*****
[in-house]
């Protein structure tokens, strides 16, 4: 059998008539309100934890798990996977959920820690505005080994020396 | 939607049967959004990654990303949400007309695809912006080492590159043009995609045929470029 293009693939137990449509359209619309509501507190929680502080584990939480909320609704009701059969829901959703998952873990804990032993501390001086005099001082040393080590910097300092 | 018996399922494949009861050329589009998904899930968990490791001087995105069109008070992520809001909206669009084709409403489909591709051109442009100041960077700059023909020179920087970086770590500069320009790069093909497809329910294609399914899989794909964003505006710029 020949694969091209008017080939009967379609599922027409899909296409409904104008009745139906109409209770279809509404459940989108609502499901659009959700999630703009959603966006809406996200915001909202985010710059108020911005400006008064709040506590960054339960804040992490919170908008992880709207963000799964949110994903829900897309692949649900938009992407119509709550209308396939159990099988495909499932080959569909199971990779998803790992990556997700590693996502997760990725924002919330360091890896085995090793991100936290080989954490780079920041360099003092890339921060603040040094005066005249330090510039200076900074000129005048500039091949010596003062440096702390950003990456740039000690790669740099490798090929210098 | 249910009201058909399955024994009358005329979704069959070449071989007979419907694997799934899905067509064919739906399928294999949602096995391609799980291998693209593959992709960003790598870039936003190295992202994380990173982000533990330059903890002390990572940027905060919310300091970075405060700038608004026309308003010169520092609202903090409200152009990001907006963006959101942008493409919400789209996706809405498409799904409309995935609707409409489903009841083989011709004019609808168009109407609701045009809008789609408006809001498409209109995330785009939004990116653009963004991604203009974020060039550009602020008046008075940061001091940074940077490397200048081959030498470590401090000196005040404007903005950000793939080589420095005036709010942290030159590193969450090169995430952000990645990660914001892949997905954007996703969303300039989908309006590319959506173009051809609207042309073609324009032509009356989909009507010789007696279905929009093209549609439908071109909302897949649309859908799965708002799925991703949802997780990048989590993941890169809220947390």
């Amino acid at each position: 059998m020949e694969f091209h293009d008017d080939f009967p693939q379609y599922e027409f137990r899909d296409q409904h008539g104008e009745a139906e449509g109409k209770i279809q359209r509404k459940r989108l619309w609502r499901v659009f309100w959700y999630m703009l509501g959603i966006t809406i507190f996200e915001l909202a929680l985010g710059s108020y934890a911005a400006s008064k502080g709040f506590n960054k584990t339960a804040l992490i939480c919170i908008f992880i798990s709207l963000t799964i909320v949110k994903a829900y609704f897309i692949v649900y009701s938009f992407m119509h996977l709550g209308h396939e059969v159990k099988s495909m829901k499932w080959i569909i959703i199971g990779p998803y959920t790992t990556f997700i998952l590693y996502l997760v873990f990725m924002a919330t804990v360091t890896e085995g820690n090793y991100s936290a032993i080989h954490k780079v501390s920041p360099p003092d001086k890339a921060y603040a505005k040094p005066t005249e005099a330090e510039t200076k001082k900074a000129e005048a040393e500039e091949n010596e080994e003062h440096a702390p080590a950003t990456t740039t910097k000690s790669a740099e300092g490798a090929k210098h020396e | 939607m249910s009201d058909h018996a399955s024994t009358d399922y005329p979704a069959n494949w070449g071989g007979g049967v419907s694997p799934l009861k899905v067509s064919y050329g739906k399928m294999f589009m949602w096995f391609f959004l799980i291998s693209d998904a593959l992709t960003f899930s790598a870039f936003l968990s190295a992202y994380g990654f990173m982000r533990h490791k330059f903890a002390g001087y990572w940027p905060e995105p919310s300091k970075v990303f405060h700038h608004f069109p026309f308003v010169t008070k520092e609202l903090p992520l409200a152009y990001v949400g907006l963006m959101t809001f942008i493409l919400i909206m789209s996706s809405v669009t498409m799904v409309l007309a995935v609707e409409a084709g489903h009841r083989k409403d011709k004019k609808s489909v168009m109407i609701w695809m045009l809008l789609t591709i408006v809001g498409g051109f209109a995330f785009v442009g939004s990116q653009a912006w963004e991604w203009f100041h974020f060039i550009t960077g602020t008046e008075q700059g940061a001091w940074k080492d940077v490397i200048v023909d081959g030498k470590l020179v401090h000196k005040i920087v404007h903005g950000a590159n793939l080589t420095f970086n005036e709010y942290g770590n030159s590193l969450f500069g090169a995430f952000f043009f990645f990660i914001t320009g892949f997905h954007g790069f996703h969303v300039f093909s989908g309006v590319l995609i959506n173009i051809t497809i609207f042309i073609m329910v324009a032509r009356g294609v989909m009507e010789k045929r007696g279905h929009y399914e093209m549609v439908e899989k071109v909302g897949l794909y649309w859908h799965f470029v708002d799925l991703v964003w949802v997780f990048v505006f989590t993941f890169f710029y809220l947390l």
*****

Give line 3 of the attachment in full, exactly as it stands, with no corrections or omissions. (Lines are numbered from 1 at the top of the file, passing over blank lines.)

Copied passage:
């Amino acid at each position: 059998m020949e694969f091209h293009d008017d080939f009967p693939q379609y599922e027409f137990r899909d296409q409904h008539g104008e009745a139906e449509g109409k209770i279809q359209r509404k459940r989108l619309w609502r499901v659009f309100w959700y999630m703009l509501g959603i966006t809406i507190f996200e915001l909202a929680l985010g710059s108020y934890a911005a400006s008064k502080g709040f506590n960054k584990t339960a804040l992490i939480c919170i908008f992880i798990s709207l963000t799964i909320v949110k994903a829900y609704f897309i692949v649900y009701s938009f992407m119509h996977l709550g209308h396939e059969v159990k099988s495909m829901k499932w080959i569909i959703i199971g990779p998803y959920t790992t990556f997700i998952l590693y996502l997760v873990f990725m924002a919330t804990v360091t890896e085995g820690n090793y991100s936290a032993i080989h954490k780079v501390s920041p360099p003092d001086k890339a921060y603040a505005k040094p005066t005249e005099a330090e510039t200076k001082k900074a000129e005048a040393e500039e091949n010596e080994e003062h440096a702390p080590a950003t990456t740039t910097k000690s790669a740099e300092g490798a090929k210098h020396e | 939607m249910s009201d058909h018996a399955s024994t009358d399922y005329p979704a069959n494949w070449g071989g007979g049967v419907s694997p799934l009861k899905v067509s064919y050329g739906k399928m294999f589009m949602w096995f391609f959004l799980i291998s693209d998904a593959l992709t960003f899930s790598a870039f936003l968990s190295a992202y994380g990654f990173m982000r533990h490791k330059f903890a002390g001087y990572w940027p905060e995105p919310s300091k970075v990303f405060h700038h608004f069109p026309f308003v010169t008070k520092e609202l903090p992520l409200a152009y990001v949400g907006l963006m959101t809001f942008i493409l919400i909206m789209s996706s809405v669009t498409m799904v409309l007309a995935v609707e409409a084709g489903h009841r083989k409403d011709k004019k609808s489909v168009m109407i609701w695809m045009l809008l789609t591709i408006v809001g498409g051109f209109a995330f785009v442009g939004s990116q653009a912006w963004e991604w203009f100041h974020f060039i550009t960077g602020t008046e008075q700059g940061a001091w940074k080492d940077v490397i200048v023909d081959g030498k470590l020179v401090h000196k005040i920087v404007h903005g950000a590159n793939l080589t420095f970086n005036e709010y942290g770590n030159s590193l969450f500069g090169a995430f952000f043009f990645f990660i914001t320009g892949f997905h954007g790069f996703h969303v300039f093909s989908g309006v590319l995609i959506n173009i051809t497809i609207f042309i073609m329910v324009a032509r009356g294609v989909m009507e010789k045929r007696g279905h929009y399914e093209m549609v439908e899989k071109v909302g897949l794909y649309w859908h799965f470029v708002d799925l991703v964003w949802v997780f990048v505006f989590t993941f890169f710029y809220l947390l």